When Scream premiered in 1996, it was meant to satirize slasher flicks. It poked fun at a tired genre, using cliches for laughs and packing in meta moments where the characters discussed the very tropes the film was working to subvert. But, likely due to its charismatic cast and excellent direction from horror icon Wes Craven, it pulled double duty and became a classic slasher in and of itself.
Based on the real-life case of the Gainesville Ripper, Scream was creative. It broke rules, found a wide audience, and breathed new life into the horror genre, spawning its own franchise and even inspiring its own parodies. It also gave many members of its cast widespread fame and set them on the path to fascinating careers and personal lives. So whatever happened to those Scream teens? Here's where they are decades later.
Drew Barrymore was already a household name by the time she appeared as Casey Becker in Scream, with a front-row image on the poster and starring credits - which made it all the more shocking when she was immediately slaughtered in the first 10 minutes.
Barrymore may have had a rough childhood up until Scream - including struggles with addiction, emancipation from her parents, and momentary has-been Hollywood status at just 14 years old - but she was on an upswing in her 20s. After Scream, she went on to act in films like The Wedding Singer, Never Been Kissed, Charlie's Angels, Donnie Darko, 50 First Dates, He's Just Not That Into You, and many others. She also made TV appearances on SNL, Family Guy, and Santa Clarita Diet. She even produces and hosts her own talk show, The Drew Barrymore Show, and has been a producer for quite a while. She founded the production company Flower Films early in life and produced many of the films that got her career back on track in the late '90s/early 2000s. She's directed several projects, as well, including Whip It, her 2009 feature-film directorial debut, which she also starred in.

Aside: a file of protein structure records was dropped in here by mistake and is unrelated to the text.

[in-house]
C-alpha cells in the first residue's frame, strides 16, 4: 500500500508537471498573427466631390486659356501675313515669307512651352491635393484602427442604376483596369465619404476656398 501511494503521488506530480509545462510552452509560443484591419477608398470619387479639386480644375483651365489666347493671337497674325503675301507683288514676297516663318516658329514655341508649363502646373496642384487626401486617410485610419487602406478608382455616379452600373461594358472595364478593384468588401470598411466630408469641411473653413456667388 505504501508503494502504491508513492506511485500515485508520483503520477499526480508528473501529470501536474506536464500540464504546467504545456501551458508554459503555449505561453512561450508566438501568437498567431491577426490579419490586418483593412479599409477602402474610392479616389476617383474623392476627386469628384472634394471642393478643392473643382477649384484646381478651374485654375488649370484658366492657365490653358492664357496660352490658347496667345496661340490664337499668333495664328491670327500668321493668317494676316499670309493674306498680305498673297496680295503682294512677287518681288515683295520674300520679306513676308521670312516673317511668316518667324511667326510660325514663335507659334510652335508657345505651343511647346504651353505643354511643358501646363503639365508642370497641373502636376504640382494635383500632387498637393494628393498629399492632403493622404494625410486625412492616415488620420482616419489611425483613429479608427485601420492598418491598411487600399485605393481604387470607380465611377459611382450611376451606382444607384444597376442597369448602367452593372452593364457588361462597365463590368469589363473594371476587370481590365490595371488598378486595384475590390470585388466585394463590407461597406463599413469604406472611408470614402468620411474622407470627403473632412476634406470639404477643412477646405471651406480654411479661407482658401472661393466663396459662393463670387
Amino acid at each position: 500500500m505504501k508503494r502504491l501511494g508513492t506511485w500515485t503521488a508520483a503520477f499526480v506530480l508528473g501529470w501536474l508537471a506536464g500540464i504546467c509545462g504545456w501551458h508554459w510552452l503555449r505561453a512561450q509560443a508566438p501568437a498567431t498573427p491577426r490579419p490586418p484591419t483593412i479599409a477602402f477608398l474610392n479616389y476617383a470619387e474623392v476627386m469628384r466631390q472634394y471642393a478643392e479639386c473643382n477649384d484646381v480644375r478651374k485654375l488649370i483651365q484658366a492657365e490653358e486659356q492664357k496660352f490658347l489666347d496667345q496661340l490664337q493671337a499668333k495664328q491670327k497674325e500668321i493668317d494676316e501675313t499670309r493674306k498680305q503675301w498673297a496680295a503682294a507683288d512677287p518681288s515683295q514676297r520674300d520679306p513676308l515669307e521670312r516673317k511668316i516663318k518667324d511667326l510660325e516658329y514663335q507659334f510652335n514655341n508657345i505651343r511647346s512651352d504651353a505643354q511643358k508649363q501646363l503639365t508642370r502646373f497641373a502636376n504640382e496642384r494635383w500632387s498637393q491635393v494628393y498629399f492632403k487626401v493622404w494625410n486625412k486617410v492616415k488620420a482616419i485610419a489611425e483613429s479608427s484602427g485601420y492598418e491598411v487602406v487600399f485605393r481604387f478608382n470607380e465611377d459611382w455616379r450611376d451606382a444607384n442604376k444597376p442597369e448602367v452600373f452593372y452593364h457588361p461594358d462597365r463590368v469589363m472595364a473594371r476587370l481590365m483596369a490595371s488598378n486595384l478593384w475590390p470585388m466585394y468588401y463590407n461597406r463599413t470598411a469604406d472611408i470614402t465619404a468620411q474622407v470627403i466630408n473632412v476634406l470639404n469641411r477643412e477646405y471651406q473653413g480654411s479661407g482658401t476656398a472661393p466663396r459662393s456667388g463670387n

Off screen, she has numerous interests and business ventures. She has written two autobiographical books (Little Girl Lost and Wildflower) and has launched cosmetics, wine, and clothing lines. In her personal life, she's been married three times (divorcing her most recent ex-husband in 2016), is a proud mother of two, and is also a vegan.
Although Neve Campell's portrayal of the witch Bonnie in The Craft was her first lead role in a feature film, just seven months later, she'd snag the role that would really make her famous: Sidney Prescott in Scream. Her part in the wildly popular franchise made her a fan-favorite scream queen, earning her accolades at the MTV Movie Awards, Fangoria Chainsaw Awards, and Saturn Awards for her efforts.
Outside of horror, she had an indie phase from about 2000 to 2011, starring in films that were well-reviewed but never really reached a wide audience (among these, 2000's Panic and 2002's award-winning Last Call with Sissy Spacek and Jeremy Irons). During this time, she also co-wrote and produced a couple of films (one centered around her love of ballet, being a former ballerina herself), and even took to the stage for her theater debut. She did eventually return to mainstream entertainment in 2012 with a more TV-based approach, appearing in everything from The Simpsons and Grey's Anatomy to Mad Men and House of Cards. And finally, she confirmed Sidney would return for Scream 5 in 2022.